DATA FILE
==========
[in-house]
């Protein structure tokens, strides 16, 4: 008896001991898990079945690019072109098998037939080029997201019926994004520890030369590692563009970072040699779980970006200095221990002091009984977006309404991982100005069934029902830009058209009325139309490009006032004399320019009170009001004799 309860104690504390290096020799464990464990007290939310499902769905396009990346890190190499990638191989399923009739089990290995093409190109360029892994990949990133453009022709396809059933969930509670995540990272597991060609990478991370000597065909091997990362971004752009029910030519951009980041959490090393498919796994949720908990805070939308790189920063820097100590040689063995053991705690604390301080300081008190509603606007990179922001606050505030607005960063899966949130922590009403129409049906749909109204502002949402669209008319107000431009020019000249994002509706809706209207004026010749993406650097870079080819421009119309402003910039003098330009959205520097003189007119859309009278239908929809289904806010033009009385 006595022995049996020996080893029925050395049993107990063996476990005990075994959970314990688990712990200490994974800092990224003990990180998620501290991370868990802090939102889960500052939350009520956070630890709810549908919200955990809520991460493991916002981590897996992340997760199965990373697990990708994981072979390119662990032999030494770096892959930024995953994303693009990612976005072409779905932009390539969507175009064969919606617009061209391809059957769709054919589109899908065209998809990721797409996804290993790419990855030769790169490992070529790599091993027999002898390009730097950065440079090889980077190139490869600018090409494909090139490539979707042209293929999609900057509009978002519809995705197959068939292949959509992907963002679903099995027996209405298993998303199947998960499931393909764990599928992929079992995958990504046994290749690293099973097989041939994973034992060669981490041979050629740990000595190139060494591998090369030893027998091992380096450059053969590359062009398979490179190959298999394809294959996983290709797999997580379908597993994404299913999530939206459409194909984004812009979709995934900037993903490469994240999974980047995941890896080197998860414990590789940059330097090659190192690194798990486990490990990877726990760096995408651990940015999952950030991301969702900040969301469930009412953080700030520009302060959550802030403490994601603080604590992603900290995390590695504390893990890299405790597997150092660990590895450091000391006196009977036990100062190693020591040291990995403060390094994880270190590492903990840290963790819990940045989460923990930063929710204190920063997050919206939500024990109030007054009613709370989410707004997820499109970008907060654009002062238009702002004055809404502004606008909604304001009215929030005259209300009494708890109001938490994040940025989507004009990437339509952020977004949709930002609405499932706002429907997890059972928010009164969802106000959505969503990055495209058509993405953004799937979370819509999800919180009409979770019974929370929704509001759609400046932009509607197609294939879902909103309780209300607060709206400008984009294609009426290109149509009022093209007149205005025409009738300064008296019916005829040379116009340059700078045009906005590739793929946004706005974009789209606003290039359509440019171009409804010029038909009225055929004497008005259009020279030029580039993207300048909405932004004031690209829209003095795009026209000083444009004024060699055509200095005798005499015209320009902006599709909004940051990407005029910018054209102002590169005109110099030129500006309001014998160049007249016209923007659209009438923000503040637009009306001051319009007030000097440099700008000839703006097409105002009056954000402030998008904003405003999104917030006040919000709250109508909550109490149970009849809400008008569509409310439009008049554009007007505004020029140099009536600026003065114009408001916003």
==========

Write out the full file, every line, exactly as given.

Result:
[in-house]
């Protein structure tokens, strides 16, 4: 008896001991898990079945690019072109098998037939080029997201019926994004520890030369590692563009970072040699779980970006200095221990002091009984977006309404991982100005069934029902830009058209009325139309490009006032004399320019009170009001004799 309860104690504390290096020799464990464990007290939310499902769905396009990346890190190499990638191989399923009739089990290995093409190109360029892994990949990133453009022709396809059933969930509670995540990272597991060609990478991370000597065909091997990362971004752009029910030519951009980041959490090393498919796994949720908990805070939308790189920063820097100590040689063995053991705690604390301080300081008190509603606007990179922001606050505030607005960063899966949130922590009403129409049906749909109204502002949402669209008319107000431009020019000249994002509706809706209207004026010749993406650097870079080819421009119309402003910039003098330009959205520097003189007119859309009278239908929809289904806010033009009385 006595022995049996020996080893029925050395049993107990063996476990005990075994959970314990688990712990200490994974800092990224003990990180998620501290991370868990802090939102889960500052939350009520956070630890709810549908919200955990809520991460493991916002981590897996992340997760199965990373697990990708994981072979390119662990032999030494770096892959930024995953994303693009990612976005072409779905932009390539969507175009064969919606617009061209391809059957769709054919589109899908065209998809990721797409996804290993790419990855030769790169490992070529790599091993027999002898390009730097950065440079090889980077190139490869600018090409494909090139490539979707042209293929999609900057509009978002519809995705197959068939292949959509992907963002679903099995027996209405298993998303199947998960499931393909764990599928992929079992995958990504046994290749690293099973097989041939994973034992060669981490041979050629740990000595190139060494591998090369030893027998091992380096450059053969590359062009398979490179190959298999394809294959996983290709797999997580379908597993994404299913999530939206459409194909984004812009979709995934900037993903490469994240999974980047995941890896080197998860414990590789940059330097090659190192690194798990486990490990990877726990760096995408651990940015999952950030991301969702900040969301469930009412953080700030520009302060959550802030403490994601603080604590992603900290995390590695504390893990890299405790597997150092660990590895450091000391006196009977036990100062190693020591040291990995403060390094994880270190590492903990840290963790819990940045989460923990930063929710204190920063997050919206939500024990109030007054009613709370989410707004997820499109970008907060654009002062238009702002004055809404502004606008909604304001009215929030005259209300009494708890109001938490994040940025989507004009990437339509952020977004949709930002609405499932706002429907997890059972928010009164969802106000959505969503990055495209058509993405953004799937979370819509999800919180009409979770019974929370929704509001759609400046932009509607197609294939879902909103309780209300607060709206400008984009294609009426290109149509009022093209007149205005025409009738300064008296019916005829040379116009340059700078045009906005590739793929946004706005974009789209606003290039359509440019171009409804010029038909009225055929004497008005259009020279030029580039993207300048909405932004004031690209829209003095795009026209000083444009004024060699055509200095005798005499015209320009902006599709909004940051990407005029910018054209102002590169005109110099030129500006309001014998160049007249016209923007659209009438923000503040637009009306001051319009007030000097440099700008000839703006097409105002009056954000402030998008904003405003999104917030006040919000709250109508909550109490149970009849809400008008569509409310439009008049554009007007505004020029140099009536600026003065114009408001916003």